Salt is always the biggest enemy of lawns! They cause the grass to turn brown, grow weakly, or even die. The good news is it’s easy to fix these consequences by following our guide.
In this article, our experts are going to share all the steps to repair salt-damaged lawn optimally and quickly.
How Salt Damages Your Lawn
The biggest damaging effect of salt is they suck up moisture and key nutrients from the soil so that plant roots can’t absorb them. As a result, the grass turns brown, and then dies because of dehydration and malnourishment.
On flowers, salt inhibits them from blooming or shedding new leaves.
Unfortunately, you might only realize the damaging effects of salt on your garden or lawn until spring comes and the snow starts melting.
That said, there are ways to repair it!
How To Repair Salt Damaged Lawn
Flush Out The Salt Damaged Areas
Use a garden sprinkler or hose to wash off the salt-damaged areas in your lawn since these nozzles don’t apply high water pressure or strong force to patches of weak turf.
Instead, they distribute water gently and naturally.
Soak these areas thoroughly to make sure to remove the salt of your grass. With severe salt-damaged areas, you might have to repeat this step several times.
Remember to let your turf dry out before starting to rake them.
Use a garden rake, fork, or grass stitcher tool to gently remove dead grass blades, which helps expose the underneath topsoil so that when you sow new grass seeds, they will be established faster.
Test The Soil Quality
This step makes sure that the soil is ready for new turf. You can send a soil sample from your lawn to a nearby soil testing lab for help or inspect it on your own, using a soil test kit.
This kit is easily bought at most plant stores or online.
If all of the indicators show that your soil is good, you’re really lucky. On the contrary, just start a proper plan to renovate it depending on the soil test results.
Use gypsum to fix your salt-damaged lawn. This substance is rich in calcium, which can replace salt residues in the soil in order to reduce the damaging effects.
For those who intend to try this solution, a tip is to add pelletized gypsum into your lawn spreader, then spread it twice on the sidewalks, driveways, and around street curbs.
Talking about the amendments to counteract the salt damage, we highly recommend finished, finely screened compost products made of 100% organic ingredients. They are safe, easy to use, and budget-friendly.
Another solution is using Primera sports field conditioner - a natural calcined clay chip used for decreasing salt damaging effects to plants while not ruining concrete.
It’s best to use on slick driveways and walkways.
Depending on the quality of your soil, add a compost layer on your lawn with the thickness ranging from ¼” to 1”.
This step plays a huge role in helping lawn seeding as well as enhancing the soil with life-affirming nutrients.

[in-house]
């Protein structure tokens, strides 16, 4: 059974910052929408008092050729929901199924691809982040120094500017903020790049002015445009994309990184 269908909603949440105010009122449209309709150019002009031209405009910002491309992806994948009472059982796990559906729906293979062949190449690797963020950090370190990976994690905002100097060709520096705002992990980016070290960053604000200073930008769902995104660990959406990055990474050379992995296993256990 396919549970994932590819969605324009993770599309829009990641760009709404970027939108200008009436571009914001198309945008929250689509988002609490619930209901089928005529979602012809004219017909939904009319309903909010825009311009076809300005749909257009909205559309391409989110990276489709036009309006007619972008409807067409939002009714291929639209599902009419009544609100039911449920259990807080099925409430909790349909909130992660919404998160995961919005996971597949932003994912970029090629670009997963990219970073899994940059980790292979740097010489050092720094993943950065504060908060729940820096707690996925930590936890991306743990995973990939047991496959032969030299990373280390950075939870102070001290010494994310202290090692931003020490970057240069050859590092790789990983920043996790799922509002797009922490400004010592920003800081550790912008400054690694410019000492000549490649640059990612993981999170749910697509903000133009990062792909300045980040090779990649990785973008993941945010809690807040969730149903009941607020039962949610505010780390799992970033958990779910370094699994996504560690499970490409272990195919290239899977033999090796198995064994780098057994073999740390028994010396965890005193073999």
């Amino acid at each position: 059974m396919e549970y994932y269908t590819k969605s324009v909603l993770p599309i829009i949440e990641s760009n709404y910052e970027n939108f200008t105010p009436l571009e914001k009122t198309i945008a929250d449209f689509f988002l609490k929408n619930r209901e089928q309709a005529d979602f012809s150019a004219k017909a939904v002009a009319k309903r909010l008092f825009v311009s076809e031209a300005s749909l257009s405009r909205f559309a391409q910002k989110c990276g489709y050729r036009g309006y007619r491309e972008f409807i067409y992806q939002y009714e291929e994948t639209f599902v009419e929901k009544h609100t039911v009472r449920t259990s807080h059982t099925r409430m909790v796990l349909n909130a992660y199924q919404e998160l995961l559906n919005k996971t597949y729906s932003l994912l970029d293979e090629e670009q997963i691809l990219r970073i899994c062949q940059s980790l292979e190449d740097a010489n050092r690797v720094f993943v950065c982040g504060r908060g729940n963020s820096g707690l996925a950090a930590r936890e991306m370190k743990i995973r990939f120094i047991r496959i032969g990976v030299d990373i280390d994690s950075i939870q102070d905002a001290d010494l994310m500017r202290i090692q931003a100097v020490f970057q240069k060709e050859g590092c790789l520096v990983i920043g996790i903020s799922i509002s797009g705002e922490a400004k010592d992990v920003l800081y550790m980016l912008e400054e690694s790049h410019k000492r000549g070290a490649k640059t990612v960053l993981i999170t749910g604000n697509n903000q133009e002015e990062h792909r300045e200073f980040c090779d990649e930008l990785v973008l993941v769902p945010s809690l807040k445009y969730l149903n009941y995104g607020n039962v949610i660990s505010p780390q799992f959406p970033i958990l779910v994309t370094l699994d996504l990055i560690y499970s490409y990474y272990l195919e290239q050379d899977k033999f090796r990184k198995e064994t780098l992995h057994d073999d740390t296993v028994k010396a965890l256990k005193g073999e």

The best time to apply compost on your lawn is in spring after raking or mowing it for the first time. If you are new to this task, watch this tutorial video: https://www.youtube.com/watch?v=Qtn0rUf9yl8
Sow Grass Seeds
Choose high-quality grass seeds to sow in the salt-damaged areas. You can choose a similar type of grass to the existing one on your lawn or the same-same one, depending on your preference and needs.
In our opinion, avoid those grass types that are sensitive to rock salt, such as Kentucky BlueGrass. Or, mix it with seeds of other grass types for a healthier turf later. For example, mix Kentucky BlueGrass with perennial fescues and ryes.
Fescue grass seeds might need around 10-14 days to pop up while rye grass are faster.
In small areas, spread the new grass seeds by hand.
In larger areas, use a mechanical seeder, lawn spreader, or garden fork.
Per square inch, apply around 14-16 grass seeds. Cover them with a thin topsoil layer (under ¼” thick). In terms of irrigation, make sure to water new seed beds properly every day to enhance germination.
Once their height is up to 2”, reduce gradually the watering frequency.
Avoid applying pesticides on these areas before laying down sods or planting new grass seeds because it might create a barrier that inhibits the germination or new grass growth.
How To Avoid Salt Damaging Effects
Prevention is better than cure. Here are some suggestions to prevent salt from damaging your lawn ever again:
- Use burlap wraps around your turf
- Not pile treated snow around the lawn
- Sweep and remove sand to keep drains clog-free as well as prevent accumulation in the lawn
- Plow and shovel the snow from your lawn after each storm (consider hiring a local landscaping company)
- Install a heated driveway or pathway
- Keep your turf hydrated before and during the dormant season
Do you find this post about how to repair salt-damaged lawn helpful to you? Have you started any step of this guide yet? We’d like to hear from you as much as possible.
Thanks for reading!